Combined Footing – Definition and Types

What is Combined Footing?

When individual footing has to accommodate two or in exceptional case more than Two columns is known as the combined footing. or when two or three columns are located very near to each other, we provide a single substructure for them and the footing is known as a combined footing

Combined footings are also usually made of reinforced concrete. A combined footing may be rectangle or trapezoidal in plan. The object is to get uniform pressure distribution under the footing. For this, the C.G of footing area should coincide with the C.G. of combined loads of the two-column.

When the combined footing is used?

A combined footing is used in the following conditions:

1. When two columns are very close enough to each other such that their footing overlap.
2. When the load-bearing capacity of the soil is low, the requirement of more area under the individual footing.
3. When the column is close to the property line, So that footing cannot be spread in that direction and centre of gravity of column will not coincide with the centre of gravity of footing.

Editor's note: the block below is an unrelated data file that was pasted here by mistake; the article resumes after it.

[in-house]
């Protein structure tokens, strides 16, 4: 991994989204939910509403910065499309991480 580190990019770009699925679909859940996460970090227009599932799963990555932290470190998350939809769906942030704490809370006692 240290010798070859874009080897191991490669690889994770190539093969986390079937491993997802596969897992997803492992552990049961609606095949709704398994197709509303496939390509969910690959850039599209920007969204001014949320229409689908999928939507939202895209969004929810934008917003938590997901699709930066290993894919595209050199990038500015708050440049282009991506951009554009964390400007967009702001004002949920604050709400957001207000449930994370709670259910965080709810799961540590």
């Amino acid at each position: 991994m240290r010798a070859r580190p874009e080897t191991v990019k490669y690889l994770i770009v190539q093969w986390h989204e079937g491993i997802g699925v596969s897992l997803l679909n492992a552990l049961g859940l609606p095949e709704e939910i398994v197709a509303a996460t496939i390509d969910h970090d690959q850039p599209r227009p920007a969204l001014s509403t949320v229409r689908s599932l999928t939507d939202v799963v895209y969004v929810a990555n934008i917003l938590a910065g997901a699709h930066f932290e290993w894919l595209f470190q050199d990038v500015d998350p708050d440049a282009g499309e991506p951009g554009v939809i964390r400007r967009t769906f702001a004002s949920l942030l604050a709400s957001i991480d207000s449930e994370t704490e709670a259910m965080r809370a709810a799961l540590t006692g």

Types of Combined Footing

1. Rectangular Combined Footing
2. Trapezoidal Combined Footing
3. Strap footing
4. Raft Footing

1. Rectangular Combined Footing

This footing is used when two columns carry equal loads.

2. Trapezoidal Combined Footing

Combined footing for two columns become essential when the heavily loaded column is near the property line or when there is some restriction on the total length of the footing. or when one column carries heavy load compared to others.

3. Strap footing

This footing is useful when the external column is very near to property line. A strap footing is a combination of spread footings of two columns connected by a strap beam. Beam connecting two spread footing does not transfer any load to the soil. the function of the strap beam to transfer a load of the heavily loaded column to the inner column.

4. Raft Footing

Raft footing is a type of combined footing that covers the entire area beneath a structure and supports all the walls and columns.